Decoloniality supports us to imagine beyond either/or thinking, helping us see and be with the complexity of life, embracing paradox, difference and change. Through dialogue and reflection, we can fully hear, acknowledge and validate another's experience. This slows us down to fosters participation from a position of power -with and power -within.
As such, we can explore and express more parts of ourselves; revealing our differences as well as our commonalities. Personal learning and growth can happen collectively in both consensus and disagreement. Conflict or the dynamic of being opposed, when empathically acknowledged becomes the means for inclusion.
As a facilitator, I utilise Yoga to involve all our intelligence's: sensory, kinaesthetic, affective, cognitive and spiritual. The goal is to support participants to engage with dialogue, inquiry, critical cognition and somatic empathy so that learning feels genuine and embodied. The enables people to make meaning and sense of their own experiences, ideas, thoughts and feelings.
Dynamics of oppression are traumatic.
Dynamics of oppression have history and are rooted in harmful ideologies.. Today they manifest through a culture of objectification, power hoarding, perfectionism and control.
Addressing uncomfortable truths as well as our own vicarious trauma/ trauma histories requires courage and a grounded readiness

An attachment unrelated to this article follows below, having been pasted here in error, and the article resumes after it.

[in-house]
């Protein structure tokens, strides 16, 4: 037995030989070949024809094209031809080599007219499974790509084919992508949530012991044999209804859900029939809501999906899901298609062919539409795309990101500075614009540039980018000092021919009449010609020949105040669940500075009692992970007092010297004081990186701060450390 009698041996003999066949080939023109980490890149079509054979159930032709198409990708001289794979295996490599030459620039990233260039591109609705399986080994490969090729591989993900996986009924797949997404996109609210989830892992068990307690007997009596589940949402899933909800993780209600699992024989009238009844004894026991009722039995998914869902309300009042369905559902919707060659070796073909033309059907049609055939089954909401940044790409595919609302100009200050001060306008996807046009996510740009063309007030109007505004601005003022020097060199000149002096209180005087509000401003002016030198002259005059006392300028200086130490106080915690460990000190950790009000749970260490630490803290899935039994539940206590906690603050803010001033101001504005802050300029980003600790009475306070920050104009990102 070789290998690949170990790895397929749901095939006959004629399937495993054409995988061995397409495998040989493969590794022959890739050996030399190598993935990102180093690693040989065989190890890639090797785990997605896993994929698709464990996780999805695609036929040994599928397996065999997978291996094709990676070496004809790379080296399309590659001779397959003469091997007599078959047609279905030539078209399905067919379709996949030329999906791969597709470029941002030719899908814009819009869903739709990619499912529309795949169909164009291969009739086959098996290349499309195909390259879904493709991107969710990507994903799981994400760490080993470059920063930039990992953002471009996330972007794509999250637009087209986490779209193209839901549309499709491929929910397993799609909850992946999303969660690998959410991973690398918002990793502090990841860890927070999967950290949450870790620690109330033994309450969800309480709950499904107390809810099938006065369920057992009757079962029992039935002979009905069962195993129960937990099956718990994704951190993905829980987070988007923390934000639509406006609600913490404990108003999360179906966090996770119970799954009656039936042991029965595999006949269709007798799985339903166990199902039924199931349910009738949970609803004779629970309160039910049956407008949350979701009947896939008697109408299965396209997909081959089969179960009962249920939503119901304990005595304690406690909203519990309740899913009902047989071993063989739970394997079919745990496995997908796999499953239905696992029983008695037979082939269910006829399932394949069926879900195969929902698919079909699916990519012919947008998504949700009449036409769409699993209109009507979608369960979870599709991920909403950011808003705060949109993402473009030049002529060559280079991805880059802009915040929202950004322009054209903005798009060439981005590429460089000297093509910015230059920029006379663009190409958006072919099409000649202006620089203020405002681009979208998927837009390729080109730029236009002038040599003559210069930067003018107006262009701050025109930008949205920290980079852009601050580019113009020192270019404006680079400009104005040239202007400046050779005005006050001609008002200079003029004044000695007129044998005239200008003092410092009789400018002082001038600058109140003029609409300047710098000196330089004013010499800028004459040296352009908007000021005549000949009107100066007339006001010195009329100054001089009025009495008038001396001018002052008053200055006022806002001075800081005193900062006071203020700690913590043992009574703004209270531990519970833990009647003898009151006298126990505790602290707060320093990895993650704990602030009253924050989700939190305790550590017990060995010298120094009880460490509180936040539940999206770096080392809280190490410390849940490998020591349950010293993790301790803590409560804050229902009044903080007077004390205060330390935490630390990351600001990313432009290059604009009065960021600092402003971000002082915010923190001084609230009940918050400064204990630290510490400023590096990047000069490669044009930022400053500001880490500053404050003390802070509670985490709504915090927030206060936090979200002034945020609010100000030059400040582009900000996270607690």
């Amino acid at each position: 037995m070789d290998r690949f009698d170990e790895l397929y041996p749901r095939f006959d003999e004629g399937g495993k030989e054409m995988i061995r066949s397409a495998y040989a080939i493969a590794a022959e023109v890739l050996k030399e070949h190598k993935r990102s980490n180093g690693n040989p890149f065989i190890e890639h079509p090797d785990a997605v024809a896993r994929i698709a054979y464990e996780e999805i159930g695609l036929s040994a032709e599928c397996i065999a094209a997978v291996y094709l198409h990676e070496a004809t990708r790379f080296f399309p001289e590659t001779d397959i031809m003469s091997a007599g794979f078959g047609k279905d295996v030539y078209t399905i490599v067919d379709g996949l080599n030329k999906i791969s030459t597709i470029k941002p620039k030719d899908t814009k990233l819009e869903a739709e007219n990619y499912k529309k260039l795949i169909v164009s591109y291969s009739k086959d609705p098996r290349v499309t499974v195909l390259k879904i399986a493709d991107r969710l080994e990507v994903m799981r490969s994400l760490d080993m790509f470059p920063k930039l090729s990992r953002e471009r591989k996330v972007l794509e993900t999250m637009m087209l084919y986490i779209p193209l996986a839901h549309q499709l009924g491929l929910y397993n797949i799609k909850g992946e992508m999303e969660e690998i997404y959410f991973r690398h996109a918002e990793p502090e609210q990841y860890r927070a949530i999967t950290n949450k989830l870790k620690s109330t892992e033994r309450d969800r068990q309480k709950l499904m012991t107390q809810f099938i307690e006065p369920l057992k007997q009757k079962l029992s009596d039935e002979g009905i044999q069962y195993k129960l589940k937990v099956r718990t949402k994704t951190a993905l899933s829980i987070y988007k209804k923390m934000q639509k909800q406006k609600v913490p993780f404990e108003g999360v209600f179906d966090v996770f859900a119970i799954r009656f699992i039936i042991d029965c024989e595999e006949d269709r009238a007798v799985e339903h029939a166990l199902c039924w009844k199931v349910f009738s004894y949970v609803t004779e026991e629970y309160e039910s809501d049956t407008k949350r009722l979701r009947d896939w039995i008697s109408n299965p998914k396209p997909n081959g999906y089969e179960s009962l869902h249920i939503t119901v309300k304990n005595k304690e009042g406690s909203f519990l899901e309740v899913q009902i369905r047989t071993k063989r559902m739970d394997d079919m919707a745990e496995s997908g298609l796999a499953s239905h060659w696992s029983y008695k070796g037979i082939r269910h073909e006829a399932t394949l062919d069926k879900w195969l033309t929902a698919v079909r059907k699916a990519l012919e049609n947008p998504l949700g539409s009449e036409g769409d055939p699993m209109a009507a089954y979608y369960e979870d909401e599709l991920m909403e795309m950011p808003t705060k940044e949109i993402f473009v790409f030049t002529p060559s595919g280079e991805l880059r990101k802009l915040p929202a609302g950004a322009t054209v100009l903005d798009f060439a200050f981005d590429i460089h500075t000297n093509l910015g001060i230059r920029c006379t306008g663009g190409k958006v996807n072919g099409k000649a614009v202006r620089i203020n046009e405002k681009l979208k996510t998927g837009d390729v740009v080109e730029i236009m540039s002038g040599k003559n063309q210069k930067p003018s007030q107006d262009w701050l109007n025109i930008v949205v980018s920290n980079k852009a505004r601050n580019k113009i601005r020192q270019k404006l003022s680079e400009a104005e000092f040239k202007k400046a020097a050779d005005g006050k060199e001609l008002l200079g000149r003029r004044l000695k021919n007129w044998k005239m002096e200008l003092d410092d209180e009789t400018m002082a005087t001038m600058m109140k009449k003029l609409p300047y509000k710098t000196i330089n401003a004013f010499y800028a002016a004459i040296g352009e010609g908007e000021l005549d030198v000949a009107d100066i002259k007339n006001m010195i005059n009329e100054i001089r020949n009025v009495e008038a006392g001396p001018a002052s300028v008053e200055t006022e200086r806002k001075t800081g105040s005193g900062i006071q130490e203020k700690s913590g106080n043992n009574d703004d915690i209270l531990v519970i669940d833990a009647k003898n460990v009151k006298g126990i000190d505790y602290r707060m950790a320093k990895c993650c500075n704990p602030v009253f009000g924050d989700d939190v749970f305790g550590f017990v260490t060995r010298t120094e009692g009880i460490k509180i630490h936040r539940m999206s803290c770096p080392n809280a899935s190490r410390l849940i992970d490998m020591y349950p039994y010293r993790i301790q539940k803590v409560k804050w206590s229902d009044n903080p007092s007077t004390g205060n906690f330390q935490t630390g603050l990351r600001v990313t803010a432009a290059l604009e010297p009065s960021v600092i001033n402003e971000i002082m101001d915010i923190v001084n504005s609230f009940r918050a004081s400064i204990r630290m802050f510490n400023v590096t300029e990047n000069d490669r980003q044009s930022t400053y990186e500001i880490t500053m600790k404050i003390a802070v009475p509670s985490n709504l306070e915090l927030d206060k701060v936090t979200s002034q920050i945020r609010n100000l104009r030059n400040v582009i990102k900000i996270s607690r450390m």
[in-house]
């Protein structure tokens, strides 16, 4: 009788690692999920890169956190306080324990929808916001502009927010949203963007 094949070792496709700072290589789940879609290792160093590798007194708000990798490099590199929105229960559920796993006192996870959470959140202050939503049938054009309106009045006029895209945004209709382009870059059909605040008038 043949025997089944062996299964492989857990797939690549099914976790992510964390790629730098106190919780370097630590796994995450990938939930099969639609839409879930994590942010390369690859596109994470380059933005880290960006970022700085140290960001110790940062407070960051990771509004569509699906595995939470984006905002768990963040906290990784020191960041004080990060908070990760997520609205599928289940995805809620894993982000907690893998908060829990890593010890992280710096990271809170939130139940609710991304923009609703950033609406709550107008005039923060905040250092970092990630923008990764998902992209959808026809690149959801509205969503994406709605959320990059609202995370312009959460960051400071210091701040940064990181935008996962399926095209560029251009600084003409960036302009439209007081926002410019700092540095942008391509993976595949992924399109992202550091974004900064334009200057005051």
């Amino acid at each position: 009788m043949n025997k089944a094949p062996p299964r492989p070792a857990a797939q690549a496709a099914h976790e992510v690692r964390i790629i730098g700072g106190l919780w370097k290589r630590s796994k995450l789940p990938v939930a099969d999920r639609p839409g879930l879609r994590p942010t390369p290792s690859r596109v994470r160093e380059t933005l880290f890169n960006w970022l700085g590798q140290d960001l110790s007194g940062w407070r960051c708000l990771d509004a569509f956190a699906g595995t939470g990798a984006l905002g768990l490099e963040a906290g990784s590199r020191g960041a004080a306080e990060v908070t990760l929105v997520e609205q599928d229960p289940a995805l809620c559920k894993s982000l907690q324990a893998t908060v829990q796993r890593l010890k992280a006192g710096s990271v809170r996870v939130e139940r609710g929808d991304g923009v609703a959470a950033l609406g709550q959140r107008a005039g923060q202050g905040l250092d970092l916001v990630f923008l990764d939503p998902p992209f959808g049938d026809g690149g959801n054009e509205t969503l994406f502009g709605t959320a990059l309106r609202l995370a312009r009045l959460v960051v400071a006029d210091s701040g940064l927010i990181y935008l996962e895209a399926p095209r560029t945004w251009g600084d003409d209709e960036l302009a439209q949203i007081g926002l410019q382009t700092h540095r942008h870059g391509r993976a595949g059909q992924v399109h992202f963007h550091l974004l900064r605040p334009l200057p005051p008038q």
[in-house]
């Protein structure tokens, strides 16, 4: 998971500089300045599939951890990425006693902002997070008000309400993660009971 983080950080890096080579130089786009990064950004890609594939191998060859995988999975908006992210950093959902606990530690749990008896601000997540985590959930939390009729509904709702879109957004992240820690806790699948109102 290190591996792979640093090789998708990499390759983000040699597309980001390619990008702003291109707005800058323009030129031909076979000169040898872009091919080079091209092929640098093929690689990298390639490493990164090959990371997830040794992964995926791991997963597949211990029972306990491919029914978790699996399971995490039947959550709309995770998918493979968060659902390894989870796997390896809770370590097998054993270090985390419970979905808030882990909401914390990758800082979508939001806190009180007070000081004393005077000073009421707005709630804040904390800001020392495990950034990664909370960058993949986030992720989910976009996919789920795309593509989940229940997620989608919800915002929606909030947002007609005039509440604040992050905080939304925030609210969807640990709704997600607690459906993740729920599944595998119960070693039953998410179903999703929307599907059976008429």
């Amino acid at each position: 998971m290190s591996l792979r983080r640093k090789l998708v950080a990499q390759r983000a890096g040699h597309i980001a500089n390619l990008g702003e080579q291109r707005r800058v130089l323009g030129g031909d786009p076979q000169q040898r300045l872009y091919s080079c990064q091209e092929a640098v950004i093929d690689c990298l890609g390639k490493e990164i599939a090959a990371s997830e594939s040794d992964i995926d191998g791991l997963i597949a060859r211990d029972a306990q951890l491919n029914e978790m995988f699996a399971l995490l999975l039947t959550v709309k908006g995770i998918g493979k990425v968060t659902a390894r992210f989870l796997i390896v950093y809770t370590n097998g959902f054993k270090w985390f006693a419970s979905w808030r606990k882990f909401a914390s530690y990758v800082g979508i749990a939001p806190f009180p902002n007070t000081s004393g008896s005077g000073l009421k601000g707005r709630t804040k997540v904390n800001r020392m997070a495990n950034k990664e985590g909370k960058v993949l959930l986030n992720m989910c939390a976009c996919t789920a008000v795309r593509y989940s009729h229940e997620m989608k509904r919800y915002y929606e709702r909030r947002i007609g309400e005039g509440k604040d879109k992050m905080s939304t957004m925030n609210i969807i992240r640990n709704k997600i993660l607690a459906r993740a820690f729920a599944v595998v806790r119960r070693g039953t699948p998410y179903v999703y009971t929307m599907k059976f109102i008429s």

I provide a pacing and spacing that supports embodied resourcing and self-compassion throughout. This enables professionals to inhabit their growing edge and be with any challenge . To address justice without replicating oppression, we can apply a trauma informed and self compassionate approach
Congruence & principles
The essence of a decolonial approach is to situate liberatory thinking in context and to be aware of our own unique position; who we are and where we came from. In this way I make no claims to absolutism or universality, I prioritise reflexivity so that I can be honest about my bias. I do not speak as any kind of expert for or over others. Where I share my skills and experience of working with people for 25 years .I am grateful to all my clients and students, who have taught me through experience and relationship.
Decolonial thinking ( Clelia O. Rodriguez, Prof Ramon grosfuel, Franz Fanon, Walter Di mingolo)
Decolonsing trauma work (Renee Linklater)
· Anti-oppressive pedagogy (Freire, A. Boal, B. Harro,)
· Embodied social justice: (Rae Johnson,)
Eco-feminism- Vandana shiva
Community Storytelling (Cath Little)
Polyvagal informed movement psychotherapy ( Amber Gray)
Liberation psychology: (Igancio Martin Baro, Mary Watkins & H. Shulman, T. Afuape)
Somatic psychotherapy: (Christine Caldwell,: bodyfulness and the moving cycle)
· Inclusive Yoga, (Susanna Barkataki, Luvena una Rangel, Lakshimi Nair, Michelle Johnson )
Ayurveda ( Sarita nahar & the Ayushakti team)
Critical Whiteness theory & Black feminist theory/praxis: (Audre Lorde, B. Hooks, J. Chandler, Layla Saad)
Peggy. Mc Intosh, Robin.Di Angelo)
© Sophia Ansari